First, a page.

The NRA On The Dallas Shooting

The National Rifle Association has issued the following statement in response to the shootings in Dallas:

Today is a great day for the Second Amendment, that everlasting guarantee of our right to bear arms and take them up against a tyrannical government. For months and years now, we at the National Rifle Association have watched with increasing dismay as law-enforcement officers have used their firearms to shoot innocent citizens for a variety of offences–sometimes playing in a playground, sometimes shopping, sometimes running away from police. These were all bothersome, but then we learned of the death of Brother Philando Castile, who was legally carrying a gun, and was then shot dead by a police officer as he reached for his license.  Enough is enough.

And that’s not a thought that just we at the NRA had. Clearly some peace-and-justice loving fellow citizens had the same thought and decided to act on it: by using their firearms, their constitutionally protected guns, against the agents of this oppressive police state, ruled by that socialist autocrat, Barack Obama, who would like nothing better than to take away our guns. So they fired on the police; that the police succumbed to their shooting is an indictment of the police’s training, their inability to defend themselves with their guns. No more protection can be afforded to our citizens than to arm them with guns, as many, and as heavy a caliber, as possible. These the police had; they simply did not use them well enough.

The shooters did nothing wrong; they were merely ‘speaking up’ as citizens, heavily armed ones. They knew their guns were there to protect them and their communities and families from danger–just like the founding fathers intended–and so they did.

Let us not respond to these shootings with alarmist rhetoric about protests endangering lives; protests do not endanger people’s lives, people do.

Men Writing As Women, And Vice-Versa

A few days ago, I excerpted a passage from James Baldwin‘s If Beale Street Could Talk (Bantam, New York, 1974)  in which the central character, a young woman named Tish, describes her–and her boyfriend, Fonny’s–perceptions of Bell, the policeman who has sent Fonny to jail.

Tish:

But I was beginning to learn something about the blankness of [Bell’s] eyes. What I was learning was beginning to frighten me to death.

Fonny:

When their paths crossed, and I was there, Fonny looked straight at Bell, Bell looked straight ahead. I’m going to fuck you, boy, Bell’s eyes said.

My annotation concluded:

Only Baldwin, I think, could have captured–in quite this way–the aura the black man feels radiating out at him from a policeman: the resentment, the sense of being marked as a target, the implicit and explicit violence, the desire to destroy whatever it is that makes him into a man who can hold his head high. The policed see and experience the police very differently; they know they are looked at through a different lens.

Except that in the passage I noted, Fonny’s perceptions–that of a black man–of Bell are actually those of Tish–a black woman–for she is the narrator of the story. Baldwin, a male writer, has written a novel in first-person where the gender of the narrator is not his. This, as might be imagined, is not a task that novelists often attempt. Our own interiority is hard enough to ‘capture’; the description of another kind of subjectivity is particularly intractable task. Third-person descriptions of another gender are a little easier than first-person perspectives, even if only marginally. (As Meg Toth noted in the discussion I make note of below, “Inhabiting a different perspective is not the same as writing well about it in the third person….So many authors write sensitively and insightfully about main characters of the opposite sex, but using first person to do so is rare.” Baldwin even provides us an explicit description of Fonny and Tish’s love-making; it is a remarkable scene, powerful and sensitive.)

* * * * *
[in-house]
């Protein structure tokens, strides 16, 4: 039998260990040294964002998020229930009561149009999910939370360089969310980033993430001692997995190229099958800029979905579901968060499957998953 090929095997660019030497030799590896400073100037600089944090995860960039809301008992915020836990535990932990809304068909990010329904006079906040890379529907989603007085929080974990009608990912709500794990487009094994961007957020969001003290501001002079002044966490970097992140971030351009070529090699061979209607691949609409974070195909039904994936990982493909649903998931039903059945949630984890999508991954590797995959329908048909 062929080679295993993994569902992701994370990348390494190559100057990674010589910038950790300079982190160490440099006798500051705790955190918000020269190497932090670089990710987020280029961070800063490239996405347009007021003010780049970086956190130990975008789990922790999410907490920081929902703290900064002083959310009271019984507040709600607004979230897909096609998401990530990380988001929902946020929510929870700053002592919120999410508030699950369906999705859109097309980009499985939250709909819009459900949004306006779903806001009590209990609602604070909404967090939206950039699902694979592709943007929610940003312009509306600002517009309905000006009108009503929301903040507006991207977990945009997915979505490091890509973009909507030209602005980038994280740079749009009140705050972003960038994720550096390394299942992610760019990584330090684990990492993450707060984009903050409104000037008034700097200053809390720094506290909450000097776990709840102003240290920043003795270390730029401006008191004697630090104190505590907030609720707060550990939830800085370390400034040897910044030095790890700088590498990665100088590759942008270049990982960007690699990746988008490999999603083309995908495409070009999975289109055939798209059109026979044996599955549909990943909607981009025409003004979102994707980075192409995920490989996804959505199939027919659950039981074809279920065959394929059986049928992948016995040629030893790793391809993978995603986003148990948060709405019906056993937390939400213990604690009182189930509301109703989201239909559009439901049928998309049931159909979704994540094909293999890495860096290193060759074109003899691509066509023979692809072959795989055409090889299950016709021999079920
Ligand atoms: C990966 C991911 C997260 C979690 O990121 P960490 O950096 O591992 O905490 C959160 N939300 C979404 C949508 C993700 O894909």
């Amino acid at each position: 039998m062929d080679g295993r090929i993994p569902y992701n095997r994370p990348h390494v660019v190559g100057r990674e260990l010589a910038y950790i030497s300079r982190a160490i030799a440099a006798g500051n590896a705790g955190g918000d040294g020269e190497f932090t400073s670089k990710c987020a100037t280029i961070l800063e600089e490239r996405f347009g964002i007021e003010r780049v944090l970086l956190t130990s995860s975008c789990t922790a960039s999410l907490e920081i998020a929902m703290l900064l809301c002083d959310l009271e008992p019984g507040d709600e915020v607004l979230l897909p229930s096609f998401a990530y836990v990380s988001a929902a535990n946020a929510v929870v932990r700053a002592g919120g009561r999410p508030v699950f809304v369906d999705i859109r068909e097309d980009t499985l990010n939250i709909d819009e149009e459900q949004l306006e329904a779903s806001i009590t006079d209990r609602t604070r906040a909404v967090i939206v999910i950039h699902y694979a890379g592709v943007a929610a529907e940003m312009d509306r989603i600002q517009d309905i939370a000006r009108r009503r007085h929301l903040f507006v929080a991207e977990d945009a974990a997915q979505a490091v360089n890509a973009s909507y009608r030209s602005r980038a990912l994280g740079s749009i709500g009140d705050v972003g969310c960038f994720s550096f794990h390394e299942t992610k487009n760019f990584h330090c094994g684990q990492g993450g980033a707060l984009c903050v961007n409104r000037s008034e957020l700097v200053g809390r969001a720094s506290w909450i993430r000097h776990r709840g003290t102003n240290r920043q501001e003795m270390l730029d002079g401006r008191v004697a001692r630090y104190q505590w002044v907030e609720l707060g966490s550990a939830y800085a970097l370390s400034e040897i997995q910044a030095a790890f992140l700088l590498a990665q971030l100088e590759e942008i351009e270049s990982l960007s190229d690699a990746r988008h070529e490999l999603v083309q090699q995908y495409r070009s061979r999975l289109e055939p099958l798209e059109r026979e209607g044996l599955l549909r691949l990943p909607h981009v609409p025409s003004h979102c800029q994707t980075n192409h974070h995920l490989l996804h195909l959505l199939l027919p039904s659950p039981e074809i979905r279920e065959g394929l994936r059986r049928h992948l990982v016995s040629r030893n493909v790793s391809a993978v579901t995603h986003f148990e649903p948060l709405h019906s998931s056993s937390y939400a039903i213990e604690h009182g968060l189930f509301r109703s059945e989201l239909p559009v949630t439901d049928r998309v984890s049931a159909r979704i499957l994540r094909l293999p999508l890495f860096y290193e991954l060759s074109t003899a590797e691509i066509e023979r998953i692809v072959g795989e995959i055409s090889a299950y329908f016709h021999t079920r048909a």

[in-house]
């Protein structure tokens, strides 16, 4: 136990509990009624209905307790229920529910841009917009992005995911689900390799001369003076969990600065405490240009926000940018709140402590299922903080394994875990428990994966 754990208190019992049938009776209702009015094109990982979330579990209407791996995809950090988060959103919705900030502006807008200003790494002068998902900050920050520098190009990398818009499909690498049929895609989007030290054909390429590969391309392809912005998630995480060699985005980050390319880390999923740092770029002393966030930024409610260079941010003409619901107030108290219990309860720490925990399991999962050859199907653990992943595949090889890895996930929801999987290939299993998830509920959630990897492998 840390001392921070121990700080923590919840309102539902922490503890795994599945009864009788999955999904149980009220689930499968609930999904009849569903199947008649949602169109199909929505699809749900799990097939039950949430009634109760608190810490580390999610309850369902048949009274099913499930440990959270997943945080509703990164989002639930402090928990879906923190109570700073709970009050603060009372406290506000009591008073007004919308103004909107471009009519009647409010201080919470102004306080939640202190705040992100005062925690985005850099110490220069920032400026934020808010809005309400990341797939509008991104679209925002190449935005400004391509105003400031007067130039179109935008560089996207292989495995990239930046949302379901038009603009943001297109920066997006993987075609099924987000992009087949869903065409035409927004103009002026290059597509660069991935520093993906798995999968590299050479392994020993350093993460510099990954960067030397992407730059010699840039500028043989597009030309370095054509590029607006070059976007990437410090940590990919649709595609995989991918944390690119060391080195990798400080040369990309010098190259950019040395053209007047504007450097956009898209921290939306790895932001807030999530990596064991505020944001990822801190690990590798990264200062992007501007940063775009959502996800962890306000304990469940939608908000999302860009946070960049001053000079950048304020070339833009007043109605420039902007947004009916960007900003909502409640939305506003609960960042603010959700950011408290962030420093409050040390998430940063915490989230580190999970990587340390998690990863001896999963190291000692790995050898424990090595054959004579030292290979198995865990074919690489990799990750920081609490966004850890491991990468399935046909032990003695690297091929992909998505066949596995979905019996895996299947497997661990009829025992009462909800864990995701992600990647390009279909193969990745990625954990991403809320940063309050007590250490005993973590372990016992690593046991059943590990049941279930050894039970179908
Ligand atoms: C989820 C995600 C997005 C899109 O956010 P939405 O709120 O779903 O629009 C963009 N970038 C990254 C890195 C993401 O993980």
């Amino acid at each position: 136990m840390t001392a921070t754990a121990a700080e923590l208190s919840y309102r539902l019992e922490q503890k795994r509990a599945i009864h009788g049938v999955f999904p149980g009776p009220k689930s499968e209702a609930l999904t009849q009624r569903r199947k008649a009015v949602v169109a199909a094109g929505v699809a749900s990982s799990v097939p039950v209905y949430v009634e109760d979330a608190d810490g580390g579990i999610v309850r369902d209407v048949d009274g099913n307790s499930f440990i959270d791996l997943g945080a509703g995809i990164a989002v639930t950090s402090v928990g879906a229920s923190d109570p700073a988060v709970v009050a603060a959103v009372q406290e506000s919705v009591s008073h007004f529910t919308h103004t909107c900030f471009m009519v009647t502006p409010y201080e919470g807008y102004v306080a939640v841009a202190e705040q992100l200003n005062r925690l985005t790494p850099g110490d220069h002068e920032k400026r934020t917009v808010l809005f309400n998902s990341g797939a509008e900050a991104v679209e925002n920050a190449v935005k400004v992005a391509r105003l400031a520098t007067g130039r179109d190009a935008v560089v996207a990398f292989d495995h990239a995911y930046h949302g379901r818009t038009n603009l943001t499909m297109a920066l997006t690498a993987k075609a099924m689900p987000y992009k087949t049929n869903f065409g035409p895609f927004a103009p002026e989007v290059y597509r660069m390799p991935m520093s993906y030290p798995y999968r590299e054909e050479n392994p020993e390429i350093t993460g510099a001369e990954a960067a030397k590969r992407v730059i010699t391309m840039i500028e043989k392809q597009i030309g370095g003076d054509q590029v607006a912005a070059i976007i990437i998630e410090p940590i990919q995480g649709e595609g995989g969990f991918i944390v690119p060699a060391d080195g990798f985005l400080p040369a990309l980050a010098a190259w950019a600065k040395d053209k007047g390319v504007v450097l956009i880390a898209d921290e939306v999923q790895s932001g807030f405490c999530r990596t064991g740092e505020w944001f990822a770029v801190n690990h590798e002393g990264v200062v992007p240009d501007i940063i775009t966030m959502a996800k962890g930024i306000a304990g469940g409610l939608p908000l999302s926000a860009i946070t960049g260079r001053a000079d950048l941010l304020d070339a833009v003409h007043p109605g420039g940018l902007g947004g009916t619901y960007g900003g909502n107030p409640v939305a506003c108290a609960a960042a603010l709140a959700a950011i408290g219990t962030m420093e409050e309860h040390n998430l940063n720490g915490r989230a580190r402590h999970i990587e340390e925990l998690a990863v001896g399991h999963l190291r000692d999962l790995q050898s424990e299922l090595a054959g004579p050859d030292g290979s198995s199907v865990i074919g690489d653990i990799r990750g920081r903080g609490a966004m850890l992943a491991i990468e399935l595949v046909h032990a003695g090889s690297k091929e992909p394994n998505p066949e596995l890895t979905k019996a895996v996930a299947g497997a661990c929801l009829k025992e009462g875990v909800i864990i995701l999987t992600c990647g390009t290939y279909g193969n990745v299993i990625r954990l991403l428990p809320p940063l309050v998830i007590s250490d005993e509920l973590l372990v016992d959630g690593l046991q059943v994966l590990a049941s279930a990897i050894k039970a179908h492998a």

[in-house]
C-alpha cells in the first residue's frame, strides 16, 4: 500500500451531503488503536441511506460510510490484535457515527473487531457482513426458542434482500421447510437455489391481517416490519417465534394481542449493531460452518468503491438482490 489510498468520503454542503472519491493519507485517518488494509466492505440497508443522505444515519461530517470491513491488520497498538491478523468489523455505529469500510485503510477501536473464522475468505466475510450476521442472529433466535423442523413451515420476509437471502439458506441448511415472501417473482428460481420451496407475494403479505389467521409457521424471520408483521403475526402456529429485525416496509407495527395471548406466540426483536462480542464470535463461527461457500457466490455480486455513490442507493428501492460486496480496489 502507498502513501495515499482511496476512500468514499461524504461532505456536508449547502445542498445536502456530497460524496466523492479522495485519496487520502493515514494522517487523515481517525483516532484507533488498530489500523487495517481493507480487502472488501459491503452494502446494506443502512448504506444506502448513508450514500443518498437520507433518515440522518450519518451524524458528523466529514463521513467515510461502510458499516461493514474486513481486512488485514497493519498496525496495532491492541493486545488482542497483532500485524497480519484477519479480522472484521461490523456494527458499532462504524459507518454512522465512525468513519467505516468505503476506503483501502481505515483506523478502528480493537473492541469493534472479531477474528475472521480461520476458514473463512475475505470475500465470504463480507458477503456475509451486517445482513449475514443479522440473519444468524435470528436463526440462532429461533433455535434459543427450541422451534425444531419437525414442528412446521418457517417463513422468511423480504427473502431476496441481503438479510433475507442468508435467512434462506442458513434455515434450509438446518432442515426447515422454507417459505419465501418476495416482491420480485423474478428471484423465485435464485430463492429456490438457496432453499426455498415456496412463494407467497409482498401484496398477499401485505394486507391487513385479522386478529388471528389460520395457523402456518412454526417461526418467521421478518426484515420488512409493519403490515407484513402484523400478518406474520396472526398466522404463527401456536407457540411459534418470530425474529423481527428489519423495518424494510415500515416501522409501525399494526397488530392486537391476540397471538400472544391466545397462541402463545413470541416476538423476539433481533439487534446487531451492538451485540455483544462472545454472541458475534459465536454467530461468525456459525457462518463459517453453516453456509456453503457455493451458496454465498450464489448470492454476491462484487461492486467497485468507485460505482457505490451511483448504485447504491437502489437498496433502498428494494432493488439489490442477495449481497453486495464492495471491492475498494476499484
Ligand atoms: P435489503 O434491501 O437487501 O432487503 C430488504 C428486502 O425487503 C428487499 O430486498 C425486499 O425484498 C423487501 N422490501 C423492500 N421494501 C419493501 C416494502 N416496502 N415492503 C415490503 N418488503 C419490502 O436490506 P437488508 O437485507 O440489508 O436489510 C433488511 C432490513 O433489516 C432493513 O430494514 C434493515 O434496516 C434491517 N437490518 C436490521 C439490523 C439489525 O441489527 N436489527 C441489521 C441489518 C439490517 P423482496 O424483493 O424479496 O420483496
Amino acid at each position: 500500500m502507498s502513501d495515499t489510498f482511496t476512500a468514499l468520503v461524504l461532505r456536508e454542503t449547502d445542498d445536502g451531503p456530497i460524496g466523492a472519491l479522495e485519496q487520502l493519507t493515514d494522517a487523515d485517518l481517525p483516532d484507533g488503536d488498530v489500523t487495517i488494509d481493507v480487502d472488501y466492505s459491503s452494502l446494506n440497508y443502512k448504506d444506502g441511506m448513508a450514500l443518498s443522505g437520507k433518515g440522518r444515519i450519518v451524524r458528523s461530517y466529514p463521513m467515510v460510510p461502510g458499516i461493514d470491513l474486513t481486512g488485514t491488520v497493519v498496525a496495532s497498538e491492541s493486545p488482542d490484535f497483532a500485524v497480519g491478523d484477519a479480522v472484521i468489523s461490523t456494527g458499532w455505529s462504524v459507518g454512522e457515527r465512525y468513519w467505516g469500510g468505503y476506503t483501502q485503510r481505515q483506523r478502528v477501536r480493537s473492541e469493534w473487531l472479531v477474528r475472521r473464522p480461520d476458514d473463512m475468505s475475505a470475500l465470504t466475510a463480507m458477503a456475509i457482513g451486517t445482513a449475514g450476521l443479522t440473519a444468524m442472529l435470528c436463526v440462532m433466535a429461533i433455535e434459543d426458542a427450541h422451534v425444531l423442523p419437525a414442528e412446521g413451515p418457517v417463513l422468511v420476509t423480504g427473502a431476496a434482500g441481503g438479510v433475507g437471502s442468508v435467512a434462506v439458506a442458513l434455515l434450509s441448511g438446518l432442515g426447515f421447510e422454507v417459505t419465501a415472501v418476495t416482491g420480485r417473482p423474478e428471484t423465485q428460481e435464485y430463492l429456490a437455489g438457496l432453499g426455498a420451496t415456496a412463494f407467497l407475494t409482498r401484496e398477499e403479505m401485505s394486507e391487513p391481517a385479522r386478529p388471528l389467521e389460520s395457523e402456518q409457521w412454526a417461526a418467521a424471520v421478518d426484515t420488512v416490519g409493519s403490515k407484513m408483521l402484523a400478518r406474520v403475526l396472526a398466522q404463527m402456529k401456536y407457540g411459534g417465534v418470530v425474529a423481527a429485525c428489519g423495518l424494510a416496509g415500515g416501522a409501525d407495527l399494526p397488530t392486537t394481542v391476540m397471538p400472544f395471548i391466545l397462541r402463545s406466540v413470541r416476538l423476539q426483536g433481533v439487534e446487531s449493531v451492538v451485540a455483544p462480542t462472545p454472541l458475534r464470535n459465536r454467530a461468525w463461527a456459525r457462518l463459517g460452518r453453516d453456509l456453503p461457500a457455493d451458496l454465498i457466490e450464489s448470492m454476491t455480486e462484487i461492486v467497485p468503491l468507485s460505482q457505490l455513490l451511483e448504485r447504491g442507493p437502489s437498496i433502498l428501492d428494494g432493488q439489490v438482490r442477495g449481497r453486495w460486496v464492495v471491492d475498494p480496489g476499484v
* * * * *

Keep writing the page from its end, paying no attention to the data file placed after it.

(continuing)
What makes Baldwin’s novel particularly interesting is that our pre-encounter-with-the-text expectation is that we will read Baldwin as one of the most vivid male articulators of a distinctive ‘literary black rage.’ (Richard Wright would be yet another.) But instead, Baldwin turns his attention elsewhere. In the case of my reading of If Beale Street Could Talk, considerable anonymity preceded it: I had never heard of it, a sad commentary on my knowledge of Baldwin’s work; I found it a battered paperback copy on a stoop in Park Slope, Brooklyn, and intrigued, brought it back home with me; when I opened it to read, I had not even read the jacket description; this made the little shock I experienced on finding out that Tish was the narrator especially distinctive and pleasurable. There is something to be said for skipping reviews.

Note: After reading Beale Street, I made the following query on Facebook:

Favorite novel written in first-person where the author’s gender is not the same as the central character’s?

The response to this quest was gratifying; I will post the list that emerged–including novels that are actually written in third-person–anon. It is very rich; I’m looking forward to the reading that lies in store.

James Baldwin On A White Policeman’s Eyes

In James Baldwin‘s If Beale Street Could Talk (Bantam, New York, 1974) Fonny, a young black man, is in jail for rape–his supposed victim’s eyewitness identification is probably mistaken; ‘outside,’ his pregnant girlfriend, Tish, wonders about the policeman, Bell, who arrested Fonny. Bell had wanted to arrest Fonny for assault ever since he had violently defended Tish from a young Italian man’s unwelcome advances, and had only been thwarted by a white bystander, an Italian woman who owned the store Tish was shopping in.